Friday, June 1, 1860.
A full grown rook has been shot at New Tarbat which has three legs fully developed, with the triplicate abreast of the other two.
The escape of many persons from serious injury in the collision on the Great Western Railway, last week, is attributable to the absence of splinters, owing to the panelling of the carriages being constructed of paper.
The following curious advertisement appears in the Bristol Mirror of Saturday:- "If the gentleman who borrowed the fourth volume of Macaulay's History of England for a fortnight some two year's since, is determined not to return it, he had better apply to J. R. T., Mirror office, for the three remaining volumes, which will render his set complete."
Friday, June 8, 1860.
A clever escape was made early on Sunday morning, by a notorious thief, from Hull gaol, where he was undergoing sentence. The fellow was employed in making cocoa-nut mats, and he seems to have taken the opportunity of manufacturing a long rope out of this material for his own use. With this and a rude iron hook he managed, unaided, to lower himself from his cell, a distance of twenty-five feet, and afterwards contrived to scale two very formidable walls.
Friday, June 15, 1860.
Joseph Jolliffe, private in the military train corps, has received 50 lashes at Portsmouth for insubordination in falsely alleging that his foot was disabled.
A boy took a loaded gun, and presented it at another in play. Not knowing it was loaded, he pulled the trigger, and the lad, who had just said "Shoot away," fell a corpse.
When the Midland express train from Derby to London was approaching the tunnels leading to King's Cross, last week, the driver observed a man in a state of nudity on top of the carriages. The train was with difficulty stopped before reaching the tunnel, and the man was rescued by force. He was a lunatic, and had got out of the carriage window.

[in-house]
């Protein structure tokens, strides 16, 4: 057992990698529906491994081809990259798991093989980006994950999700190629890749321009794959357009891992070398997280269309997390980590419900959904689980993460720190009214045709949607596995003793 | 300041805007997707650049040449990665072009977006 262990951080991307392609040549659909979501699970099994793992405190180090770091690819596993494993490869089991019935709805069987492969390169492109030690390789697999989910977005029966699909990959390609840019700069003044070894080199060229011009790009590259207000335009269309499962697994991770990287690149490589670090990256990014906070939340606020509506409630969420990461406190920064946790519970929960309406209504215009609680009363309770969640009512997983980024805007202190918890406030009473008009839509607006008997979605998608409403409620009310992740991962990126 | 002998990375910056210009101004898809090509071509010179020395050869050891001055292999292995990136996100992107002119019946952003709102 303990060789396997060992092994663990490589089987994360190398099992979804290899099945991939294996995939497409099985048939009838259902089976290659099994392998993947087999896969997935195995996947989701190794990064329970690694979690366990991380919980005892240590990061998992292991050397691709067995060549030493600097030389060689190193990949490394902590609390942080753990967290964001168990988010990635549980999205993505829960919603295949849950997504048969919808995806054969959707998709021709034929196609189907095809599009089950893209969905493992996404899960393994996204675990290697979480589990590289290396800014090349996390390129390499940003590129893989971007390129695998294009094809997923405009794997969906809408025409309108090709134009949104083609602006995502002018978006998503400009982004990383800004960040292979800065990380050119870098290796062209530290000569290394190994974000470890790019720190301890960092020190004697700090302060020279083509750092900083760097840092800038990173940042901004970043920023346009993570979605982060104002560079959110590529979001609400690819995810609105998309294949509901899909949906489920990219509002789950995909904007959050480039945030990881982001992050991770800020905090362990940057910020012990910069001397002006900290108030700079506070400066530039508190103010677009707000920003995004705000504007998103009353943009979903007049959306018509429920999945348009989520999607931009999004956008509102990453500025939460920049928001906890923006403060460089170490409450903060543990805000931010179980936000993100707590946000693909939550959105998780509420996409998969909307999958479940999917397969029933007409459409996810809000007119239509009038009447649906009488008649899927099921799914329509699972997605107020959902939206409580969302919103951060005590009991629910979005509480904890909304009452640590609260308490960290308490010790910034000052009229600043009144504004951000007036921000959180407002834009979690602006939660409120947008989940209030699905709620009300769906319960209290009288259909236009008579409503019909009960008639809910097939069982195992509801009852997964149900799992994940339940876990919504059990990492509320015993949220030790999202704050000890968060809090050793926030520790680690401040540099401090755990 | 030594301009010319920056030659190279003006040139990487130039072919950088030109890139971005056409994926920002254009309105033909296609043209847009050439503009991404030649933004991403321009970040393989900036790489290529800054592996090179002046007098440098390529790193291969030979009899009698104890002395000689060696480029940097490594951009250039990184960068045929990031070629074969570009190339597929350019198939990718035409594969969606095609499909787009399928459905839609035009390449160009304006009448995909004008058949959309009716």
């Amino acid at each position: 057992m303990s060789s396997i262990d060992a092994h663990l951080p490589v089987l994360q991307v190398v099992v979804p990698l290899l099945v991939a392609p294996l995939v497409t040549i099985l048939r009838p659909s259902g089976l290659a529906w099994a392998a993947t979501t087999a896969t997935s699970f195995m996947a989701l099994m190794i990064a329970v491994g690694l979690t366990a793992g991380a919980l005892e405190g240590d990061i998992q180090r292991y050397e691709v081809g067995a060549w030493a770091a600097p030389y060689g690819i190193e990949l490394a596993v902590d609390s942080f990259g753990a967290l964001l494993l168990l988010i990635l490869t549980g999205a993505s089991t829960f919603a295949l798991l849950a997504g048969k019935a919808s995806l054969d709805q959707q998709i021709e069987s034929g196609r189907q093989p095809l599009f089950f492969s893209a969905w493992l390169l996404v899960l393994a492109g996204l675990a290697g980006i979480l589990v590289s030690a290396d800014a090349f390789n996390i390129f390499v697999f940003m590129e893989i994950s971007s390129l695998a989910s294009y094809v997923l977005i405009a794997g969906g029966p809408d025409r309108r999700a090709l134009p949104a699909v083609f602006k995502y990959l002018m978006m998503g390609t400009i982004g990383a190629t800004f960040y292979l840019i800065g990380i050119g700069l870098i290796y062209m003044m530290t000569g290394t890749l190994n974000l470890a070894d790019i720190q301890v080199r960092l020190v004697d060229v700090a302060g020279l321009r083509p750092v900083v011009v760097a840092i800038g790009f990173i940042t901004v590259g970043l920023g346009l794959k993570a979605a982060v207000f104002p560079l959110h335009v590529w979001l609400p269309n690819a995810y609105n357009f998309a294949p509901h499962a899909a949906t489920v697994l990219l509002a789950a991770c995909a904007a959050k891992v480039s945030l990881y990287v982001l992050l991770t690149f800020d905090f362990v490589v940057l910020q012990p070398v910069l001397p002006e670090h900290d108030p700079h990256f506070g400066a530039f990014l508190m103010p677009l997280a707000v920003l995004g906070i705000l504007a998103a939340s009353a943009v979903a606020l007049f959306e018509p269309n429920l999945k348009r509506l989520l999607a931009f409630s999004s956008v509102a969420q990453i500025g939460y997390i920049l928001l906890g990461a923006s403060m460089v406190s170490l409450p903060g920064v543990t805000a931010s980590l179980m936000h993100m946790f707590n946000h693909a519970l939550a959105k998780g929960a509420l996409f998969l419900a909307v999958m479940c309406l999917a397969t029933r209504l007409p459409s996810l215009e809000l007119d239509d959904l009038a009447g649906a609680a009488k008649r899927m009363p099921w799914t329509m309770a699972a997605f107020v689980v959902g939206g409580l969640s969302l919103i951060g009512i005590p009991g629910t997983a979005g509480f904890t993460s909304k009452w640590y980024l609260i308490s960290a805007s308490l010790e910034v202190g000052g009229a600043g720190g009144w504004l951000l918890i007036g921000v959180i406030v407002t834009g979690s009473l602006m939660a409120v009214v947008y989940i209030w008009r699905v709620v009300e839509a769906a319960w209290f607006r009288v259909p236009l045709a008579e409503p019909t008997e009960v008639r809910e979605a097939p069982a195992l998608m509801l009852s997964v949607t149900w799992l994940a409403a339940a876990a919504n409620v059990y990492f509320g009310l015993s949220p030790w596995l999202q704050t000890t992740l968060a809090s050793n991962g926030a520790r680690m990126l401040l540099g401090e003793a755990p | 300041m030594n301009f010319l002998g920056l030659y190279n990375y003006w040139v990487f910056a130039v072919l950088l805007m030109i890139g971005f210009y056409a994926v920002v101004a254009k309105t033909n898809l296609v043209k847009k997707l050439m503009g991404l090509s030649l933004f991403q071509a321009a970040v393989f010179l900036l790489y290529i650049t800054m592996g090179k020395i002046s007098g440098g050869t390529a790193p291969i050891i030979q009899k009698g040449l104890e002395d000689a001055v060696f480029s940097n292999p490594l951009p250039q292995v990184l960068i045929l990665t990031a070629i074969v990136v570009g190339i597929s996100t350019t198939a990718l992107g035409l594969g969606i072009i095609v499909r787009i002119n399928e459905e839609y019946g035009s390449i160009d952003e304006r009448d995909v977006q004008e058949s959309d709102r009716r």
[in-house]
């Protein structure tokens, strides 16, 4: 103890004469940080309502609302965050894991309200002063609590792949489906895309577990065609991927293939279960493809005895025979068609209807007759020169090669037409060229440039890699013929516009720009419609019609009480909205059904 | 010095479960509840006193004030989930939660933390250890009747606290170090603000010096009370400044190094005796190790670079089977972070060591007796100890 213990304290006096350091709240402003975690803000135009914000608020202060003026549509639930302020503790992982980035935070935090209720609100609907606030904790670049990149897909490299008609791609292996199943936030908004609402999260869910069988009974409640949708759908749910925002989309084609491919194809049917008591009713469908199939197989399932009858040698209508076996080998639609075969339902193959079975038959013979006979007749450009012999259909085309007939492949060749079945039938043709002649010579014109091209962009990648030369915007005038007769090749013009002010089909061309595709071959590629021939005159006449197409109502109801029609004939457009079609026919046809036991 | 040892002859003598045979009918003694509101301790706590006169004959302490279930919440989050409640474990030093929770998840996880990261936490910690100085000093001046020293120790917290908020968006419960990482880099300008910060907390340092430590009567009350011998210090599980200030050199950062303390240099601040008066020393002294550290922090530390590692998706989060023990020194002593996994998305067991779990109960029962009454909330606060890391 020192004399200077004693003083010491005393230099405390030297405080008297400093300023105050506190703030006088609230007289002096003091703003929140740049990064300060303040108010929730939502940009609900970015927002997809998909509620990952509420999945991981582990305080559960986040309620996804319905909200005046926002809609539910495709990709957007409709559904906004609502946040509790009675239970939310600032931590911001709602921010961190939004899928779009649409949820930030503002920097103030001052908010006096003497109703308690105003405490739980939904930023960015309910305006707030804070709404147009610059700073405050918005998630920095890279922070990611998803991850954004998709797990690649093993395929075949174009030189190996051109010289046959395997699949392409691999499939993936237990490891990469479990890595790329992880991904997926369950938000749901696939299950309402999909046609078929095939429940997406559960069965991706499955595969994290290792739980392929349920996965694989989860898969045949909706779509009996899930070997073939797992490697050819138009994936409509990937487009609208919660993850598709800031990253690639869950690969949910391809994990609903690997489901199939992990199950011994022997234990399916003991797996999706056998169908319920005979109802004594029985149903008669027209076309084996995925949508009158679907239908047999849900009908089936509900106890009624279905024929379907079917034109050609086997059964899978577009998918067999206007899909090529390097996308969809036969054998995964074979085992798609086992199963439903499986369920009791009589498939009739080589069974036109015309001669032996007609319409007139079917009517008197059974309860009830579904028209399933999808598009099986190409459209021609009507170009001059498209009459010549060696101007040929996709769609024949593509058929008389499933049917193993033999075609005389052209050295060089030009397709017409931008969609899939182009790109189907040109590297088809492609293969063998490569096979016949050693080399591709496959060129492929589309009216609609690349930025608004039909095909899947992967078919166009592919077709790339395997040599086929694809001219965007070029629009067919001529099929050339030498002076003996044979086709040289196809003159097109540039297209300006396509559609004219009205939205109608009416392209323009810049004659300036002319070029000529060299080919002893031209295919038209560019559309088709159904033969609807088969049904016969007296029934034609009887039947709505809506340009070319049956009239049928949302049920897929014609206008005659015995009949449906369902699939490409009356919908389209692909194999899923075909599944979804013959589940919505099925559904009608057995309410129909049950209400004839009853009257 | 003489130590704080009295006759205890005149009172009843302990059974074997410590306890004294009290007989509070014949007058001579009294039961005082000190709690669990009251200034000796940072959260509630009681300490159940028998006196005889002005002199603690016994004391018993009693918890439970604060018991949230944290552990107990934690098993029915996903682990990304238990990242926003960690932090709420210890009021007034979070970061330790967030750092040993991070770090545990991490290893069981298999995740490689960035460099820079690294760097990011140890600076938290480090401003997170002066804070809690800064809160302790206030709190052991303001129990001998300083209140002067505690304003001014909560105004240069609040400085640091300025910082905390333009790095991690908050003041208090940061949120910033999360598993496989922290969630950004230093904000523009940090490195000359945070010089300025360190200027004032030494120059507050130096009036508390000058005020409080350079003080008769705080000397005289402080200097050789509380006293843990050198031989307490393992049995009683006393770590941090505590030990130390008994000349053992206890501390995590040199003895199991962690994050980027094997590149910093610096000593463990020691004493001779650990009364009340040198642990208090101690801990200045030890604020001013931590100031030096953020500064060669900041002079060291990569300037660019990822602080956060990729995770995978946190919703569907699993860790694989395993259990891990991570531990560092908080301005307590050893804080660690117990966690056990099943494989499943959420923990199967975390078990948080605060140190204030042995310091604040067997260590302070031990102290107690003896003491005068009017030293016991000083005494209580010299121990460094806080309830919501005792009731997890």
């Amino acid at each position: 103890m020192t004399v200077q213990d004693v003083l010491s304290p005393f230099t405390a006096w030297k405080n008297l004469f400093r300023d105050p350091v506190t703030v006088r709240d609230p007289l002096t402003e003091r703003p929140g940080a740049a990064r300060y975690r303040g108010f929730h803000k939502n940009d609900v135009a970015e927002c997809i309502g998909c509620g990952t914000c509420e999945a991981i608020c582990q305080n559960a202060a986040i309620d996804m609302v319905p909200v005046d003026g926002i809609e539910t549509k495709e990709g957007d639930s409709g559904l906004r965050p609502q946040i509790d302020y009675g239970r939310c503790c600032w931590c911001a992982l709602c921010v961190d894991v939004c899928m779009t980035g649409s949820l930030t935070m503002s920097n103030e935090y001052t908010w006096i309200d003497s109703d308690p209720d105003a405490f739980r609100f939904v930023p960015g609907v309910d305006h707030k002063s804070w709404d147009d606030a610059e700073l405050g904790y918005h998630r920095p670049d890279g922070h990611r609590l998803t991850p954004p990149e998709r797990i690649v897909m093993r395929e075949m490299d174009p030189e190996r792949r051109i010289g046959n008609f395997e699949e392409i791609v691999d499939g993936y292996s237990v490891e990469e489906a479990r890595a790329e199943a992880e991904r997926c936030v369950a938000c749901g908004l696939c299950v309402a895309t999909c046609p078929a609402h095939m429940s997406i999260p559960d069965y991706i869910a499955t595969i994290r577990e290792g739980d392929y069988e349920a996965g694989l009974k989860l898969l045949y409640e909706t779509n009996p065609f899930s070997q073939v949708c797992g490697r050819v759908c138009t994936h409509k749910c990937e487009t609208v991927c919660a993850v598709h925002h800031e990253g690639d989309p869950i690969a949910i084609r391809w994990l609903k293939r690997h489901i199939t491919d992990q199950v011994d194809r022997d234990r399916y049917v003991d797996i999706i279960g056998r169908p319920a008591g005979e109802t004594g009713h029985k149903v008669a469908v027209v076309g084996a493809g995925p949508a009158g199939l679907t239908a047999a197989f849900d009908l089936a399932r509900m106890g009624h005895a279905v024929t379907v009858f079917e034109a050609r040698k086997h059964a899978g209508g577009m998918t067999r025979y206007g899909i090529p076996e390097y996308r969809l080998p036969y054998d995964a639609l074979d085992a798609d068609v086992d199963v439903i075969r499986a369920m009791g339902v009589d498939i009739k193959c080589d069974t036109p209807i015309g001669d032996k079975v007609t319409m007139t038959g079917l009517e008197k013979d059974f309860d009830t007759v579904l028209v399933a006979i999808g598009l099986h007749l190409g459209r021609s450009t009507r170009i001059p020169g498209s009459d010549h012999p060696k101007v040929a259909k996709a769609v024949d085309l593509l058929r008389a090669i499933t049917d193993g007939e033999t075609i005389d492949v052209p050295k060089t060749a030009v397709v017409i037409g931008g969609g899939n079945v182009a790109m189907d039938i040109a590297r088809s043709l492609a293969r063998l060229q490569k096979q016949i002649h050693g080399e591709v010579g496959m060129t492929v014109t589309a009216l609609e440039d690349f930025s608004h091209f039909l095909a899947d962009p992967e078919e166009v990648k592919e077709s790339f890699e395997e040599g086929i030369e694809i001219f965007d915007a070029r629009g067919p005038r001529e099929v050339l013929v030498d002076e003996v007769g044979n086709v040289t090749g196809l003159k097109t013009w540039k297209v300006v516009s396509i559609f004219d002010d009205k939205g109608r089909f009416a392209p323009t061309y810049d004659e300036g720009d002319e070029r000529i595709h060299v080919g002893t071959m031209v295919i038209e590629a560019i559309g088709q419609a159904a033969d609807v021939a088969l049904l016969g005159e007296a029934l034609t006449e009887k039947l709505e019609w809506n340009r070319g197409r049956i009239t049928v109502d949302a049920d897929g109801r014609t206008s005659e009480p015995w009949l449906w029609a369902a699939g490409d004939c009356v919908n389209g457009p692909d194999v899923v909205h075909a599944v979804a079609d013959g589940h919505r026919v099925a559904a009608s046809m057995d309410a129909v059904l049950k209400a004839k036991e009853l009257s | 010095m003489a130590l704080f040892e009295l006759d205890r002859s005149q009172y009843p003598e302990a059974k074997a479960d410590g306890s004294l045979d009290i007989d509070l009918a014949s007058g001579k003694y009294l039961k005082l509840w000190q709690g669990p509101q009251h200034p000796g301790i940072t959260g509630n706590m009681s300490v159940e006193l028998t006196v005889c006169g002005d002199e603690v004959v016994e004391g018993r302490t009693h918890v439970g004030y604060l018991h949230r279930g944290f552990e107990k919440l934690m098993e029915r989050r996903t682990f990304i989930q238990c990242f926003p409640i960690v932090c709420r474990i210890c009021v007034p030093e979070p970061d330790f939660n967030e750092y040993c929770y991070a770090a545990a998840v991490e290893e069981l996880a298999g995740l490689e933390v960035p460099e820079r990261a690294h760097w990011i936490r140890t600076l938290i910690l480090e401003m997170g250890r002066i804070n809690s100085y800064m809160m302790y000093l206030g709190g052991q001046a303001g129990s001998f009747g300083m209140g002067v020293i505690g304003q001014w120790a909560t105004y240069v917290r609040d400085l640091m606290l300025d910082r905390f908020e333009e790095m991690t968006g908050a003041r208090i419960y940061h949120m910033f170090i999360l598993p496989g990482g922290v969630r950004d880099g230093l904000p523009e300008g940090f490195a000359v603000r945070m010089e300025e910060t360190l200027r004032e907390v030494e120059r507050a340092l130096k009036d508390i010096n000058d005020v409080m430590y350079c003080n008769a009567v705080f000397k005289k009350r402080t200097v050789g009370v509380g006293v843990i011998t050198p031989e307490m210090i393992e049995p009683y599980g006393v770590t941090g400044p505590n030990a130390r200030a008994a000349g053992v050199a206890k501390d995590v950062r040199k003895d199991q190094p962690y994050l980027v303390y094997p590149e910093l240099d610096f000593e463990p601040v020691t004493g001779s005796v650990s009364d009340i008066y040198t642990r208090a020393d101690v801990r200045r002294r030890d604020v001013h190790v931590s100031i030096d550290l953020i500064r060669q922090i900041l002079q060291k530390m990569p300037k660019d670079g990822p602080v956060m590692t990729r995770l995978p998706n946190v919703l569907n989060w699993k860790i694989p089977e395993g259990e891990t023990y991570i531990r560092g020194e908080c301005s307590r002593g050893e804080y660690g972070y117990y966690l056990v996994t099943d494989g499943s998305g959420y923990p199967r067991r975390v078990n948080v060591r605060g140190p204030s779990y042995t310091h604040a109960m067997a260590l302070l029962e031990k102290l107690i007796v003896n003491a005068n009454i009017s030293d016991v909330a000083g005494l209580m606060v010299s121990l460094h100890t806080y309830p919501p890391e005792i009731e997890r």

Friday, June 22, 1860.
Two men were buried alive by a fall of dirt in one of Messrs. Dixon's pits, at Tipton, on Friday. After seven or eight hours' labour they were discovered alive, and animation was restored.
Maria Adkins, 17, an "unfortunate," was knocked down and killed at the corner of St. James's-street and Covent-garden, on Saturday morning. A few minutes previously she had exclaimed "I wish God would take me from this world."
Sarah Watson, a working man's wife, while emptying a bucket of water out of a two-storey window in order to disperse some boys, overbalanced herself and fell out upon the pavement. Her head was injured and her right arm broken.
Friday, June 29, 1860.
In London a woman has died from traumatic tetanus, which was the consequence of wounds inflicted on her head by the spurs of a game cock.
A meeting was held at the Worcester Guild-hall, at which those present resolved wholly to abstain from the use of butchers' meat until a reasonable reduction in its price be obtained. About 1,000 persons are said to have signed an "abstinence pledge."
The Bury Times has the following advertisement:- "A Wife-beater on Sale. The wife of John Wood, jacquard weaver, near Baldingstone, Walmersley, will be happy to treat with any person in want of a husband. The price will be a matter of little or no consequence."
A lad, employed at Monkwearmouth Colliery, was, on the 21st inst., committed for trial on a charge of attempting to commit murder. The little miscreant had placed pit props at the mouth of the shaft in such a manner that if the cage had struck them, persons travelling in it might have been killed. The object of the boy appears to have been to get a holiday, by "laying the pit idle."